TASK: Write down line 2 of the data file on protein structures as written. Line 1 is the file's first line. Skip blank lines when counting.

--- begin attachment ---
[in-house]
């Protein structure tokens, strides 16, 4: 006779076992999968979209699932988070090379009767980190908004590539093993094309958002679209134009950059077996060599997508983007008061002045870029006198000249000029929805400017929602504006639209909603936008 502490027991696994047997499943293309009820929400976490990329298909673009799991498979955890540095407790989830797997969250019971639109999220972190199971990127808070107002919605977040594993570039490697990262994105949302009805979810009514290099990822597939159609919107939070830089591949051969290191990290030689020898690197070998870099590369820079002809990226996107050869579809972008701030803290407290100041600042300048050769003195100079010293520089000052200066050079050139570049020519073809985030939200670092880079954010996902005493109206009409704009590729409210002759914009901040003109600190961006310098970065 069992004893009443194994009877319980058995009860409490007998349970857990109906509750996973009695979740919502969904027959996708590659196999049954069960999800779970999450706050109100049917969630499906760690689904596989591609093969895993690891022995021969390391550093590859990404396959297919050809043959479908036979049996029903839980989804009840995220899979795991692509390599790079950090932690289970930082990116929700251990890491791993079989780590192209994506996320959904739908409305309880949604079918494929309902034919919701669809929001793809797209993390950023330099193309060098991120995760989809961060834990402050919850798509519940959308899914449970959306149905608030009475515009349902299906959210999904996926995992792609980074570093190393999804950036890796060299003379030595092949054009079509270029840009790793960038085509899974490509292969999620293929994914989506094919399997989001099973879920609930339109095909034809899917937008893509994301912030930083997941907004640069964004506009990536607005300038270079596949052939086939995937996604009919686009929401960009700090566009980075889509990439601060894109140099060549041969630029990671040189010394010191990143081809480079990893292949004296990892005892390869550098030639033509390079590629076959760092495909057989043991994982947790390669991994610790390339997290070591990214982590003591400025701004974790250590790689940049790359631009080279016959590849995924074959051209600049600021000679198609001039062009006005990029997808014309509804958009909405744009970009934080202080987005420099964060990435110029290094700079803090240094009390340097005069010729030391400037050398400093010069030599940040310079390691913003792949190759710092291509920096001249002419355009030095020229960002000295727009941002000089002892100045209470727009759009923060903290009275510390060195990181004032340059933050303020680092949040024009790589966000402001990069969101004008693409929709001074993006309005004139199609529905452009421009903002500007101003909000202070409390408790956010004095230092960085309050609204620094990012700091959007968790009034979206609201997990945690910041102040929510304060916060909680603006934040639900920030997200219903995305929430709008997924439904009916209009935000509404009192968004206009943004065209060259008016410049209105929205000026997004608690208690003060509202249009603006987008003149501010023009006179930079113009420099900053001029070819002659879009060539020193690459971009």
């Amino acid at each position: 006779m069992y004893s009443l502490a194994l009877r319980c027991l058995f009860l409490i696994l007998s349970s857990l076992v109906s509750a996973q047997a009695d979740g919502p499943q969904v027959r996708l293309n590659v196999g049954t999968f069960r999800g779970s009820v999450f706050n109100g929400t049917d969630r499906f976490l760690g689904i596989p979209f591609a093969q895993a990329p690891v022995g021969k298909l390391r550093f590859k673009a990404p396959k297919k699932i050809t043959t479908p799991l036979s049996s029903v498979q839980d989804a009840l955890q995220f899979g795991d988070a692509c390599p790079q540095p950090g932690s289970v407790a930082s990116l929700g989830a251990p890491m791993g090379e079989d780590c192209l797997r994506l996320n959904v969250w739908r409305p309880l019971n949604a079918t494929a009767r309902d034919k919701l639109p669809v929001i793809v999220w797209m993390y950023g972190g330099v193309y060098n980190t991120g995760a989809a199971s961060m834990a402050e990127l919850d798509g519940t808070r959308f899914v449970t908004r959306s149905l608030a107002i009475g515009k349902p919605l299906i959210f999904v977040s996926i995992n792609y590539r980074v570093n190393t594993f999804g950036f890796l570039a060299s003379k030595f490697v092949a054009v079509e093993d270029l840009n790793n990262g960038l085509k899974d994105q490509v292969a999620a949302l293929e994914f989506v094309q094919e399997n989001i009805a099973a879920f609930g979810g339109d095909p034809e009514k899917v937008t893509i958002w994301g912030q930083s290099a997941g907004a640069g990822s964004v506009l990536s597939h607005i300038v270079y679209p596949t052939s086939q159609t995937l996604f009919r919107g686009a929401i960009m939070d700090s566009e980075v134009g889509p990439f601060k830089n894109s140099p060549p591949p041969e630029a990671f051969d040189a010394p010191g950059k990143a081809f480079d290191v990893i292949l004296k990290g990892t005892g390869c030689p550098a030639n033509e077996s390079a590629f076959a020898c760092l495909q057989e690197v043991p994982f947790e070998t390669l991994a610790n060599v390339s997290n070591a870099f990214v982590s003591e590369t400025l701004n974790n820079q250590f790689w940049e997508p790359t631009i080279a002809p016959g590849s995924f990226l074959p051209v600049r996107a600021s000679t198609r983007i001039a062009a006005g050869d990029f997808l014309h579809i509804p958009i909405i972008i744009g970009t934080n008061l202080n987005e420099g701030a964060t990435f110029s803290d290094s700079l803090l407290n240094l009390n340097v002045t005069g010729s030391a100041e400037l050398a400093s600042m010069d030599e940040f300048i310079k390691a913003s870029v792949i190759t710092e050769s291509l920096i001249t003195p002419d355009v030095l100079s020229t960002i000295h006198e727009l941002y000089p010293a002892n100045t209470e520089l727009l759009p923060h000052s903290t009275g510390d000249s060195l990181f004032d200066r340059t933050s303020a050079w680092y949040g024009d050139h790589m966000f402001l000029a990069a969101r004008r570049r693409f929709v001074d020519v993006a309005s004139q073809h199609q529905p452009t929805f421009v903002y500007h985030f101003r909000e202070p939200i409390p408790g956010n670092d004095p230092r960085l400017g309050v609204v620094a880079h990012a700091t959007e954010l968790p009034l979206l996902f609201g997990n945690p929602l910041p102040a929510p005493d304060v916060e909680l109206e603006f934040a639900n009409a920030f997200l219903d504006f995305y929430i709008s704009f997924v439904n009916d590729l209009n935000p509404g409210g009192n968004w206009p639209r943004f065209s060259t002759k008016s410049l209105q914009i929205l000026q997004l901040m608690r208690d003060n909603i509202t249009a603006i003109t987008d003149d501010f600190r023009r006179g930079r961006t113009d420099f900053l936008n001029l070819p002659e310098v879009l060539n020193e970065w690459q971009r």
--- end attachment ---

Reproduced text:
């Protein structure tokens, strides 16, 4: 006779076992999968979209699932988070090379009767980190908004590539093993094309958002679209134009950059077996060599997508983007008061002045870029006198000249000029929805400017929602504006639209909603936008 502490027991696994047997499943293309009820929400976490990329298909673009799991498979955890540095407790989830797997969250019971639109999220972190199971990127808070107002919605977040594993570039490697990262994105949302009805979810009514290099990822597939159609919107939070830089591949051969290191990290030689020898690197070998870099590369820079002809990226996107050869579809972008701030803290407290100041600042300048050769003195100079010293520089000052200066050079050139570049020519073809985030939200670092880079954010996902005493109206009409704009590729409210002759914009901040003109600190961006310098970065 069992004893009443194994009877319980058995009860409490007998349970857990109906509750996973009695979740919502969904027959996708590659196999049954069960999800779970999450706050109100049917969630499906760690689904596989591609093969895993690891022995021969390391550093590859990404396959297919050809043959479908036979049996029903839980989804009840995220899979795991692509390599790079950090932690289970930082990116929700251990890491791993079989780590192209994506996320959904739908409305309880949604079918494929309902034919919701669809929001793809797209993390950023330099193309060098991120995760989809961060834990402050919850798509519940959308899914449970959306149905608030009475515009349902299906959210999904996926995992792609980074570093190393999804950036890796060299003379030595092949054009079509270029840009790793960038085509899974490509292969999620293929994914989506094919399997989001099973879920609930339109095909034809899917937008893509994301912030930083997941907004640069964004506009990536607005300038270079596949052939086939995937996604009919686009929401960009700090566009980075889509990439601060894109140099060549041969630029990671040189010394010191990143081809480079990893292949004296990892005892390869550098030639033509390079590629076959760092495909057989043991994982947790390669991994610790390339997290070591990214982590003591400025701004974790250590790689940049790359631009080279016959590849995924074959051209600049600021000679198609001039062009006005990029997808014309509804958009909405744009970009934080202080987005420099964060990435110029290094700079803090240094009390340097005069010729030391400037050398400093010069030599940040310079390691913003792949190759710092291509920096001249002419355009030095020229960002000295727009941002000089002892100045209470727009759009923060903290009275510390060195990181004032340059933050303020680092949040024009790589966000402001990069969101004008693409929709001074993006309005004139199609529905452009421009903002500007101003909000202070409390408790956010004095230092960085309050609204620094990012700091959007968790009034979206609201997990945690910041102040929510304060916060909680603006934040639900920030997200219903995305929430709008997924439904009916209009935000509404009192968004206009943004065209060259008016410049209105929205000026997004608690208690003060509202249009603006987008003149501010023009006179930079113009420099900053001029070819002659879009060539020193690459971009």